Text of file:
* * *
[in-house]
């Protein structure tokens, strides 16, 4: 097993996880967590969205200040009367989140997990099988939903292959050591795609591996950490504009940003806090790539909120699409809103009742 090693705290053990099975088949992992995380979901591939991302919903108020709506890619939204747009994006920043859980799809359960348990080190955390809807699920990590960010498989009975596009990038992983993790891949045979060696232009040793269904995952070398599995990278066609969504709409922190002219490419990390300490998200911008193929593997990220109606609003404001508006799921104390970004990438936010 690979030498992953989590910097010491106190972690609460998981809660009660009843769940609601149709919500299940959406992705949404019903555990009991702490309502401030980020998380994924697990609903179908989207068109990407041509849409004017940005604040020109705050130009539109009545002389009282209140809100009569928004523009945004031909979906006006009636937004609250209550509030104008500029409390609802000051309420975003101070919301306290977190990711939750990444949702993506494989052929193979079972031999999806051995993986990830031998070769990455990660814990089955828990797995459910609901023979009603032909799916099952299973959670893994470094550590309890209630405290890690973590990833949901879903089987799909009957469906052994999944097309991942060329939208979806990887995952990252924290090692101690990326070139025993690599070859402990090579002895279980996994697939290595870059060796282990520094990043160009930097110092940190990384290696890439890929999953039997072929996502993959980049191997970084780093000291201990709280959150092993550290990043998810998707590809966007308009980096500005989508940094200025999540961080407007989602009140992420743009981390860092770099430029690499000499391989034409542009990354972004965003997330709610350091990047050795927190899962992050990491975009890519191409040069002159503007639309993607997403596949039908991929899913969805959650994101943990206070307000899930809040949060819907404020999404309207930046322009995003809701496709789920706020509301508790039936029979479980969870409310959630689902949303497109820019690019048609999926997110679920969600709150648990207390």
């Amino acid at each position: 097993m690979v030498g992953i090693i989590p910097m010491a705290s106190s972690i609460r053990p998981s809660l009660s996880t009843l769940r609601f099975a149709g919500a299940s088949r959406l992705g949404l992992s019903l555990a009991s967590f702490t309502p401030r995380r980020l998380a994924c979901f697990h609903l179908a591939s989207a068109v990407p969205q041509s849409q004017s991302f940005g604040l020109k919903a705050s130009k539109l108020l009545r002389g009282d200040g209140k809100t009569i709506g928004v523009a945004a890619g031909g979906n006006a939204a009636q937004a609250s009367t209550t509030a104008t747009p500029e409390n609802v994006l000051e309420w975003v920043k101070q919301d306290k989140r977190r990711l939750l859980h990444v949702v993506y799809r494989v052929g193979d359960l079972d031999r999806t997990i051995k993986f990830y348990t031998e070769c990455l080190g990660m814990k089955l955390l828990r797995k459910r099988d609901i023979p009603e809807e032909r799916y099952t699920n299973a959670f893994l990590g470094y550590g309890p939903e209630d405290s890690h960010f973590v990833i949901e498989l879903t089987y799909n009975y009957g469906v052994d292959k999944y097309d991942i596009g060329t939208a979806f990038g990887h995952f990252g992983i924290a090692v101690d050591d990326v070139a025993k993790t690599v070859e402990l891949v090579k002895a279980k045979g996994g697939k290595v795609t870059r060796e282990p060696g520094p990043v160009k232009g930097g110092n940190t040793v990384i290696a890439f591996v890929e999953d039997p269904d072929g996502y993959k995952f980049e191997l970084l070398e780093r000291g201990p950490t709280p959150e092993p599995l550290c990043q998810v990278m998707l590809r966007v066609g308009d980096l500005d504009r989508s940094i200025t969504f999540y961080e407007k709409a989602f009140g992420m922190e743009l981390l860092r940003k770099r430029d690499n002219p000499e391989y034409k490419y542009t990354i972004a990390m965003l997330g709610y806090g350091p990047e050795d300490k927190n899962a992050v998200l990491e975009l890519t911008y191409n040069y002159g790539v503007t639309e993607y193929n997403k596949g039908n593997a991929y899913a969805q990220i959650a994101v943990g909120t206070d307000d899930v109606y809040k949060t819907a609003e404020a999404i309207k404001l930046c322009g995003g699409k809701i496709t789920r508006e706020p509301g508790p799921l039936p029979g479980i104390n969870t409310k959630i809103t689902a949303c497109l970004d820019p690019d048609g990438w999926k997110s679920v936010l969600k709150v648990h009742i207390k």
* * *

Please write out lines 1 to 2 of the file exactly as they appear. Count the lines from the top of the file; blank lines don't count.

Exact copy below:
[in-house]
């Protein structure tokens, strides 16, 4: 097993996880967590969205200040009367989140997990099988939903292959050591795609591996950490504009940003806090790539909120699409809103009742 090693705290053990099975088949992992995380979901591939991302919903108020709506890619939204747009994006920043859980799809359960348990080190955390809807699920990590960010498989009975596009990038992983993790891949045979060696232009040793269904995952070398599995990278066609969504709409922190002219490419990390300490998200911008193929593997990220109606609003404001508006799921104390970004990438936010 690979030498992953989590910097010491106190972690609460998981809660009660009843769940609601149709919500299940959406992705949404019903555990009991702490309502401030980020998380994924697990609903179908989207068109990407041509849409004017940005604040020109705050130009539109009545002389009282209140809100009569928004523009945004031909979906006006009636937004609250209550509030104008500029409390609802000051309420975003101070919301306290977190990711939750990444949702993506494989052929193979079972031999999806051995993986990830031998070769990455990660814990089955828990797995459910609901023979009603032909799916099952299973959670893994470094550590309890209630405290890690973590990833949901879903089987799909009957469906052994999944097309991942060329939208979806990887995952990252924290090692101690990326070139025993690599070859402990090579002895279980996994697939290595870059060796282990520094990043160009930097110092940190990384290696890439890929999953039997072929996502993959980049191997970084780093000291201990709280959150092993550290990043998810998707590809966007308009980096500005989508940094200025999540961080407007989602009140992420743009981390860092770099430029690499000499391989034409542009990354972004965003997330709610350091990047050795927190899962992050990491975009890519191409040069002159503007639309993607997403596949039908991929899913969805959650994101943990206070307000899930809040949060819907404020999404309207930046322009995003809701496709789920706020509301508790039936029979479980969870409310959630689902949303497109820019690019048609999926997110679920969600709150648990207390």